Age Differences in Context Integration in Memory
Article - Merrimack Access Only
Psychology and Aging
American Psychological Association
This research examined the role of contextual integration in memories of younger and older adults. In 2 experiments, recall of a target picture to a context picture cue was better when sentences were generated that integrated the picture pair and when the picture pairs were already related to each other. Age differences were smallest when sentences were generated for semantically related pairs. Older adults generated the same type sentences as younger adults, although they generated fewer integrations for unrelated pairs. In a 3rd experiment, younger adults could not differentiate between younger- and older-generated sentences from Experiment 1, and the sentences did not differentially affect recall performance. The results are discussed in terms of age differences in self-initiated processing when using context.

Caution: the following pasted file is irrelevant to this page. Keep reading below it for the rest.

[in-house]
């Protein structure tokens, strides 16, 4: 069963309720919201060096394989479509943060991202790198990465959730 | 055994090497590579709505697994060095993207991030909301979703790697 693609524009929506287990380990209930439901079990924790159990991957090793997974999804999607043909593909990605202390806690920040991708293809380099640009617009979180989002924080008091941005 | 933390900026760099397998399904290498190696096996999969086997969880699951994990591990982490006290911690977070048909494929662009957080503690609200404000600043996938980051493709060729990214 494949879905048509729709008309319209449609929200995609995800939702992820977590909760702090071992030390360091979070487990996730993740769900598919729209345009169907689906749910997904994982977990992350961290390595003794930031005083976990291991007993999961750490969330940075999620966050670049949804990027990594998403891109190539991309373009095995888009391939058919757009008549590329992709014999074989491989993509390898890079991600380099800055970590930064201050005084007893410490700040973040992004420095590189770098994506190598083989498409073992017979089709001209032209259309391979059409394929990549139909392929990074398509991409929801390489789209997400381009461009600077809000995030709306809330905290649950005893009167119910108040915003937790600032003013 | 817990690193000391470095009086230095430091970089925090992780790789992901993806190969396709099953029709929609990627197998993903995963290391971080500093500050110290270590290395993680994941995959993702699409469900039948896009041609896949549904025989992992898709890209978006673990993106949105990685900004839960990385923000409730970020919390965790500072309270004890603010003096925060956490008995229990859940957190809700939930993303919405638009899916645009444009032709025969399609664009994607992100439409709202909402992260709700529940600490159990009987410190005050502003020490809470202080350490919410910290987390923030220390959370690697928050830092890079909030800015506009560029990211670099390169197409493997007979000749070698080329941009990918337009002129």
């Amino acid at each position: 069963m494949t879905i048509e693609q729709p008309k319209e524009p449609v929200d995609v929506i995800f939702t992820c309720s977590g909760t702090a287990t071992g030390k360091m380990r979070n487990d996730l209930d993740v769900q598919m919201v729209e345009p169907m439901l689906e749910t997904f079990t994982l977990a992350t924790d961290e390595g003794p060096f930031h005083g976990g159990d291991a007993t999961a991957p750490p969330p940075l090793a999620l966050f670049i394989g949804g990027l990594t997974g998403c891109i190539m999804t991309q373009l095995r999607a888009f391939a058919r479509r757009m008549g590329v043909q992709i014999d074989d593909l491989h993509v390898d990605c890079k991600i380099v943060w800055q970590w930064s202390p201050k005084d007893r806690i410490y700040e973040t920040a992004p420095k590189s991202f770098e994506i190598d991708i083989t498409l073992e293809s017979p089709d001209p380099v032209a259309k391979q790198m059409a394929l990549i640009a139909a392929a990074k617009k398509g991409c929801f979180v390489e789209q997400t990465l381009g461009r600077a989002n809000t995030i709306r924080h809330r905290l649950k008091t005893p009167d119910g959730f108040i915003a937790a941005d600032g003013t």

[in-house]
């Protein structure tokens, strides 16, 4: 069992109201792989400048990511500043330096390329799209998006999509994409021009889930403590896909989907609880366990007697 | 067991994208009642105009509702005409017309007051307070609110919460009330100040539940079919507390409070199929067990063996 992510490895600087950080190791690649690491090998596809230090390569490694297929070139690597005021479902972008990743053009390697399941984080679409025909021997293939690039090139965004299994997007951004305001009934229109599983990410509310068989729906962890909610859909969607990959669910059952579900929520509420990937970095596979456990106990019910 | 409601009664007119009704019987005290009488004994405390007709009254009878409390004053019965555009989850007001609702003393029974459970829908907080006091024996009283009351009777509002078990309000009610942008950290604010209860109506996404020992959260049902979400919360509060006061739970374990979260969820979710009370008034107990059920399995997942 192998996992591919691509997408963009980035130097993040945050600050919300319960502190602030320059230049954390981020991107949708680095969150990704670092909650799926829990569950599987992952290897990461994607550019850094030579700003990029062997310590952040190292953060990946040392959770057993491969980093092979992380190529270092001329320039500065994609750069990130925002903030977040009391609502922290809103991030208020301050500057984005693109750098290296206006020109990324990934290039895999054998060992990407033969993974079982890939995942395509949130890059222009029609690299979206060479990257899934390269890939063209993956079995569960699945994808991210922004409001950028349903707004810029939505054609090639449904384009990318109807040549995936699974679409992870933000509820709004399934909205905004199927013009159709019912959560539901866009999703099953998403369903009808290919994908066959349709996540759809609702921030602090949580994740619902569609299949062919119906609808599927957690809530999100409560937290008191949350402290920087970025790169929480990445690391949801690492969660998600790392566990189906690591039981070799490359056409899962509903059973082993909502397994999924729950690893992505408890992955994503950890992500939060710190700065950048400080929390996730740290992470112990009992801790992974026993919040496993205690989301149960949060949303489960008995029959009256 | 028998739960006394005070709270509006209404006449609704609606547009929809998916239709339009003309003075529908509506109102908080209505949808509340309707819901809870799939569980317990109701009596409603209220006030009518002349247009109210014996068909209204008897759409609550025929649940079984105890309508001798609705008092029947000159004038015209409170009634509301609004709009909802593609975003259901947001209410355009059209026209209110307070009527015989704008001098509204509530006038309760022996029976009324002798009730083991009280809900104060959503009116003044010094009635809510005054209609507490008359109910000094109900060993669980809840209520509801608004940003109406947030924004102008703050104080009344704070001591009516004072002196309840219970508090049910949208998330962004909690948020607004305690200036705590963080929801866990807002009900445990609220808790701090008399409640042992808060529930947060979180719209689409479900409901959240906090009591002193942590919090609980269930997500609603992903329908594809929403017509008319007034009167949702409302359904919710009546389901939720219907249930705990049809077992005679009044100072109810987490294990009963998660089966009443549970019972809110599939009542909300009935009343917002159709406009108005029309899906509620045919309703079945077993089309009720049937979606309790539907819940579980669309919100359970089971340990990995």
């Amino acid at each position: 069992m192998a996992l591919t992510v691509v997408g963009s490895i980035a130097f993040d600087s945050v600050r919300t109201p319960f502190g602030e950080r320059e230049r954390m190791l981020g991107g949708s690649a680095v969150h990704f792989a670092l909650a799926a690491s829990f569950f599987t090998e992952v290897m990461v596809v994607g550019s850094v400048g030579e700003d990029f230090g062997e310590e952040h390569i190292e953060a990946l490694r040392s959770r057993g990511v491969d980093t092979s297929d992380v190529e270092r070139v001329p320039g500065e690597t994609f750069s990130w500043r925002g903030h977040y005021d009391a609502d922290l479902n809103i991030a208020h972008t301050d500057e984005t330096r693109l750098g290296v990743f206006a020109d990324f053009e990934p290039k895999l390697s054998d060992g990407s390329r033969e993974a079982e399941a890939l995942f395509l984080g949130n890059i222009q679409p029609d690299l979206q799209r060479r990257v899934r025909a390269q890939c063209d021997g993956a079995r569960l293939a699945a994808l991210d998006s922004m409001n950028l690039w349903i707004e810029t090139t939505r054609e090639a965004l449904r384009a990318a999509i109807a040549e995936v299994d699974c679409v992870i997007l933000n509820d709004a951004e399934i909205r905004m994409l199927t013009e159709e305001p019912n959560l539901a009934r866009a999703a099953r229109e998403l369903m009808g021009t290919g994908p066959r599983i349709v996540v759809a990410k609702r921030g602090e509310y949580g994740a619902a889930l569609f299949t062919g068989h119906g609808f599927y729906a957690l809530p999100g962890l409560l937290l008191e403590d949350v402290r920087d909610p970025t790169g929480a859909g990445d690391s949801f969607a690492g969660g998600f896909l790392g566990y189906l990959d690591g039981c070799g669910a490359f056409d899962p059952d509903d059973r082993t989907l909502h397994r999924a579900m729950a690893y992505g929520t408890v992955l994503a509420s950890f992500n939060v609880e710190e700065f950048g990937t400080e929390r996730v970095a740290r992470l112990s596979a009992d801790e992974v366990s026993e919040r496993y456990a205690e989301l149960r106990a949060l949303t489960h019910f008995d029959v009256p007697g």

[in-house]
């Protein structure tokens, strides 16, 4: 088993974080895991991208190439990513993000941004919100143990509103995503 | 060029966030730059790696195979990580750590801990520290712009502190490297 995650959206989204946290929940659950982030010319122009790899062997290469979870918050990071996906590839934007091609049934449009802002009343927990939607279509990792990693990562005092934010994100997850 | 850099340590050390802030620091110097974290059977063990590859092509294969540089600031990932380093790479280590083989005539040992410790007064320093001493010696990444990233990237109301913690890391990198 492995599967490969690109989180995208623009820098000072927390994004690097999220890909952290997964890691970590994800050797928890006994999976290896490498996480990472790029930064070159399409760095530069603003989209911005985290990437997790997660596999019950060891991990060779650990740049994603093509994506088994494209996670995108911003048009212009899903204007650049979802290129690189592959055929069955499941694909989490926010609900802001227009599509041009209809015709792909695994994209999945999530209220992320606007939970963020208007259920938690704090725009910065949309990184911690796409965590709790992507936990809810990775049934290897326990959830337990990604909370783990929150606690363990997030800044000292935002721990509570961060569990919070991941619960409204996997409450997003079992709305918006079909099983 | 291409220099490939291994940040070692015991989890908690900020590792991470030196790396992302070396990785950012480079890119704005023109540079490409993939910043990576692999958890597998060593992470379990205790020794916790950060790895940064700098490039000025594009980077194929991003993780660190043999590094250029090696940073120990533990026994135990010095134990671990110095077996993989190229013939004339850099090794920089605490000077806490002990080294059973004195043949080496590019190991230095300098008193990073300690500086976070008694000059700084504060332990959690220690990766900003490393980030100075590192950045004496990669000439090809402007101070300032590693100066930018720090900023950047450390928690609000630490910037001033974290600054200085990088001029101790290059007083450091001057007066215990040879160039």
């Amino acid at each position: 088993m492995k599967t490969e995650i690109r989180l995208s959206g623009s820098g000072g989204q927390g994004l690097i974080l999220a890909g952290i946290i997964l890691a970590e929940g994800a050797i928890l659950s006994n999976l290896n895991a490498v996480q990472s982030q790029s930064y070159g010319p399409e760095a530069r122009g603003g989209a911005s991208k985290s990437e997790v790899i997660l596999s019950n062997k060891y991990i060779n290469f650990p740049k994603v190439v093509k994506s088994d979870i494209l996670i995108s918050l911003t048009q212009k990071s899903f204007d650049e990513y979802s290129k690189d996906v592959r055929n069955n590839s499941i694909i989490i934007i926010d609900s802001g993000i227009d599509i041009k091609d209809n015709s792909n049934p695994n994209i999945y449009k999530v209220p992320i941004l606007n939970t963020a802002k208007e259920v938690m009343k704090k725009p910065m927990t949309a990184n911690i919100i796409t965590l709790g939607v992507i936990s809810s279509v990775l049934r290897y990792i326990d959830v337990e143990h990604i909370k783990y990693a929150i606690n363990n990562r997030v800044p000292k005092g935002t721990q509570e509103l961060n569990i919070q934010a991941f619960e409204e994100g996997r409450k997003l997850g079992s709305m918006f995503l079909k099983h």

Smith, A. D.,
Earles, J. L.,
Park, D. C.,
Shaw, R. J.,
Whiting, W. L.
(1998). Age Differences in Context Integration in Memory. Psychology and Aging, 13(1), 21-28.
Available at: http://scholarworks.merrimack.edu/psy_facpub/4